After annexing Crimea – a naval base of tremendous historical and strategic significance to Russia – from Ukraine in 2014, Moscow built a 19km bridge over the Kerch Strait. The road bridge, which links Crimea to Russia proper, opened in May 2018. Rail operations are expected to commence in 2019.

Although Ukraine has long coastlines on both the Black and Azov Seas, the events last month starkly demonstrate that both bodies of water are now effectively Russian lakes. Still, the Kremlin’s actions may backfire by buoying anti-Russian candidates in Ukraine’s elections in March.

Meanwhile, thanks to cosy ties with Ankara, Moscow has vaulted the Bosphorus, the classic strategic bottleneck which links the Black Sea and the Mediterranean, making it a new player in the Eastern Mediterranean, where it now operates from Syrian bases. The Russian Navy drilled in these waters in September with some 25 vessels and 30 aircraft; similar drills had been held in 2013.

In Syria, Putin’s long-term strategy appears to have won him control of the battlespace, following US President Donald Trump’s surprise decision to withdraw US troops, a pullout likely to affect the British and French presence in the region.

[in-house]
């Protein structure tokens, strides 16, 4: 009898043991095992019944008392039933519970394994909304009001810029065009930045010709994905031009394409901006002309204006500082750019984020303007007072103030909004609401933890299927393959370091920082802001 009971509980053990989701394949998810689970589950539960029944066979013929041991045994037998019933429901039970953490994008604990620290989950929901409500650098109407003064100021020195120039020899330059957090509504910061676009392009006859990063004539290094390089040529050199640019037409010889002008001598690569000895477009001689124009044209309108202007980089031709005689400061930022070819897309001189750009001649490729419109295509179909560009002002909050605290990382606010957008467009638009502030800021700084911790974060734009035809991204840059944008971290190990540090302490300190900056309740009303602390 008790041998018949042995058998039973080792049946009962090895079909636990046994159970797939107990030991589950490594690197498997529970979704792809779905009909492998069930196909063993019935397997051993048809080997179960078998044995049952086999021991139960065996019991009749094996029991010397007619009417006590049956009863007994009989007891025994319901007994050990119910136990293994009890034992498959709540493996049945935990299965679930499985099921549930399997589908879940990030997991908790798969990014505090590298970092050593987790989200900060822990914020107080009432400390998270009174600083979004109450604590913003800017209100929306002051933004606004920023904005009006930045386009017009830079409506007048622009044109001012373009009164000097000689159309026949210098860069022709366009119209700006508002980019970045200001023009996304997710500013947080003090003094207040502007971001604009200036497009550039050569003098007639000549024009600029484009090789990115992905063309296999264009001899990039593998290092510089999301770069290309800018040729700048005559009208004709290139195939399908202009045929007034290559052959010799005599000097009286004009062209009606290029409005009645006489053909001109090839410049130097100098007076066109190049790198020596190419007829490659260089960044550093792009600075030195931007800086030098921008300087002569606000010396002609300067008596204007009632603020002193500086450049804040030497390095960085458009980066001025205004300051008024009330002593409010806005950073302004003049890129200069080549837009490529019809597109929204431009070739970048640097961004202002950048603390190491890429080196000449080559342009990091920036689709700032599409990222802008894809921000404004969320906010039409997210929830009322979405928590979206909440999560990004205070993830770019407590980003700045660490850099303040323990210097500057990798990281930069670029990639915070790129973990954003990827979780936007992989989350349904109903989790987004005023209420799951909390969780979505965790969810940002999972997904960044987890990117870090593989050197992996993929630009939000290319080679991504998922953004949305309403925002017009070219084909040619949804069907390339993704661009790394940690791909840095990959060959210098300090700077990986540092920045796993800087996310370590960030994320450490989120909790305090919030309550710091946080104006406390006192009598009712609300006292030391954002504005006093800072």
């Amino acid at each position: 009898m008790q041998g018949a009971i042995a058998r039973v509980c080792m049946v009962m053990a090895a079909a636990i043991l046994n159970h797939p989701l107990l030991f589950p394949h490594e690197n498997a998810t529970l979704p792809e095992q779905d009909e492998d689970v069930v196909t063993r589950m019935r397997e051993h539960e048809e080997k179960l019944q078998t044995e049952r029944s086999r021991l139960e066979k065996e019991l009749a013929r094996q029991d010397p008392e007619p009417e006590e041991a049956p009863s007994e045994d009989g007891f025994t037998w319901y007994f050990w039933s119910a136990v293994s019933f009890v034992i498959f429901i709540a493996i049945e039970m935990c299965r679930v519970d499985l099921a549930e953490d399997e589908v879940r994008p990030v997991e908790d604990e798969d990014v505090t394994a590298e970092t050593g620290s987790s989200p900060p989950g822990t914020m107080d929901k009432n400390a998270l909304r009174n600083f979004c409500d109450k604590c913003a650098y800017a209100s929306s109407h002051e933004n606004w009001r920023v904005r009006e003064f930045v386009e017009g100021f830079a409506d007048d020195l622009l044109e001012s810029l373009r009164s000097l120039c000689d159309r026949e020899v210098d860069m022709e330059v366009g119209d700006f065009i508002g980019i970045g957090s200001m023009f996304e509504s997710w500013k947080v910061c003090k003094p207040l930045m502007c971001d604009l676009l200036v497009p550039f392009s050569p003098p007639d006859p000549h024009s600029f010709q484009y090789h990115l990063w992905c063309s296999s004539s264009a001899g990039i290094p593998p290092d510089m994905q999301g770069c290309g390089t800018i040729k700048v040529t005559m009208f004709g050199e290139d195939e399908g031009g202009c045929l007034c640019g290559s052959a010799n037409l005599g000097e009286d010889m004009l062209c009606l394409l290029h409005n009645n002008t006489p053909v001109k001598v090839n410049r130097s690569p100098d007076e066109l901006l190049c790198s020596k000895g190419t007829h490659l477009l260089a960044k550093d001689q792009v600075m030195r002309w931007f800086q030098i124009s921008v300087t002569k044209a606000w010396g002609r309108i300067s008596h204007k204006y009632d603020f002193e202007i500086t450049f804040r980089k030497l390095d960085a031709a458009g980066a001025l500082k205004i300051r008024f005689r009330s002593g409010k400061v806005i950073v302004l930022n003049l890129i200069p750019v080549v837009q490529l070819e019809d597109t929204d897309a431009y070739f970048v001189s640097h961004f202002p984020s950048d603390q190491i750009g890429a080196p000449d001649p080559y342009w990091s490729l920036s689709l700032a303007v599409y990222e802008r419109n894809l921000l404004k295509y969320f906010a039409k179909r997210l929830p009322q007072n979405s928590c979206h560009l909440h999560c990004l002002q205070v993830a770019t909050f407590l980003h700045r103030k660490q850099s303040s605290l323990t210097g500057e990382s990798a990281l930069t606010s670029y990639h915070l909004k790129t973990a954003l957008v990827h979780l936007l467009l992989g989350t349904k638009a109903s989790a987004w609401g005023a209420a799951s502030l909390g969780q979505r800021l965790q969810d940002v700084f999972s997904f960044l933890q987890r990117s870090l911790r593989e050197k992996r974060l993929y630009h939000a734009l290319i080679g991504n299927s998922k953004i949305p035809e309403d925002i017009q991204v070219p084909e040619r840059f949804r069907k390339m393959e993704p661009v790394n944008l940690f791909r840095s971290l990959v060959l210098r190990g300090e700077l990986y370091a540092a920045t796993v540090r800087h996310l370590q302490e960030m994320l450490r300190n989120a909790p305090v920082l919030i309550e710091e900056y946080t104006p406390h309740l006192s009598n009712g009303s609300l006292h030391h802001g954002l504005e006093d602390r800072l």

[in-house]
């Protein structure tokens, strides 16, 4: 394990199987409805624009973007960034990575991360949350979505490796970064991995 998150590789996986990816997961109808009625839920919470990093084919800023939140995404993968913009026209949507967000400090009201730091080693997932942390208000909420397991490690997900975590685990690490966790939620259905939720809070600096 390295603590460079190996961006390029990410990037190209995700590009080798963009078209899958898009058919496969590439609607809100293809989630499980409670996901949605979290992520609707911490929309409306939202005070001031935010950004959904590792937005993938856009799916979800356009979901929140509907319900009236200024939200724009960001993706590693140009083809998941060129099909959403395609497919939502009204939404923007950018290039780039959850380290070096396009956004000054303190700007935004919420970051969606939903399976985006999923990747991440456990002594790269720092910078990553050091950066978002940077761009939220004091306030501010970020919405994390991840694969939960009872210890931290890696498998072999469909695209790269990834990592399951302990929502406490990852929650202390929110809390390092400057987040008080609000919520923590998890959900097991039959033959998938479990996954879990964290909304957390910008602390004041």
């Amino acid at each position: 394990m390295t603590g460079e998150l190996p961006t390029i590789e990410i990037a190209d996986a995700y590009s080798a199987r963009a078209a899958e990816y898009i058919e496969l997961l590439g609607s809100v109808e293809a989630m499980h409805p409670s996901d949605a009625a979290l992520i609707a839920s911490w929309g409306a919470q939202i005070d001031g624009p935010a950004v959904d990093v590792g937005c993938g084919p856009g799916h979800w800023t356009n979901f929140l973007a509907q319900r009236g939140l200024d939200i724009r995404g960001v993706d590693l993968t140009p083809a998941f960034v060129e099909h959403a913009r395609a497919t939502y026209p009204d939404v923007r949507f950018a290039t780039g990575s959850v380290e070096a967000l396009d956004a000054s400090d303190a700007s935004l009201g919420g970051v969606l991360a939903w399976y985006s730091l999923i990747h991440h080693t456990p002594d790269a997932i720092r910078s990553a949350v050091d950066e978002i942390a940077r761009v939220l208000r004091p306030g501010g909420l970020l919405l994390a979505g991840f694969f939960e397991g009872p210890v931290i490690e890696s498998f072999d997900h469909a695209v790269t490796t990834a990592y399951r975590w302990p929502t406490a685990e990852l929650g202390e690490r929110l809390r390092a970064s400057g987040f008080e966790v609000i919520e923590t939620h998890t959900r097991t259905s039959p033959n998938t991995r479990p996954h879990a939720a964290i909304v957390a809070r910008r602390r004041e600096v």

The Kremlin also displayed its prowess and intent with Vostok 2018, a huge multi-faceted military exercise in the Russian Far East. This was the largest military drill held by any nation since the end of the Cold War, involving 300,000 personnel and 36,000 vehicles, plus small contingents from China and Mongolia.

Yet the year has not been a total success for Russian hardware, or its Russian military.

Syrian mishap

In September, a Russian surveillance aircraft was shot down by its Syrian allies during an Israeli air force strike on Syria. All 15 crew members on board the plane were killed.

Relations with Israel were strained as a furious Moscow accused Tel Aviv of using the Russian aircraft to shield its planes that staged the raid. Shortly after, the Kremlin said it would offer Damascus its cutting-edge S-300 surface-to-air missiles (SAMs), as well as related electronic warfare capabilities. Now, from the Russian base in Khmeimim in Syria, S-400 “Triumf” SAMs cover most of Syria, Lebanon, and even northern Israel.

All these air-defense systems were fully deployed by early December, according to the Washington-based Institute for the Study of War. And The Jerusalem Post noted that the new missile system would “severely limit Israel’s ability to launch strikes against Iranian forces in the country.”

Yet Israel, which wields one of the most formidable air forces on earth, called all bluffs on Tuesday when it unleashed air strikes on what are believed to have been Iranian targets near Damascus.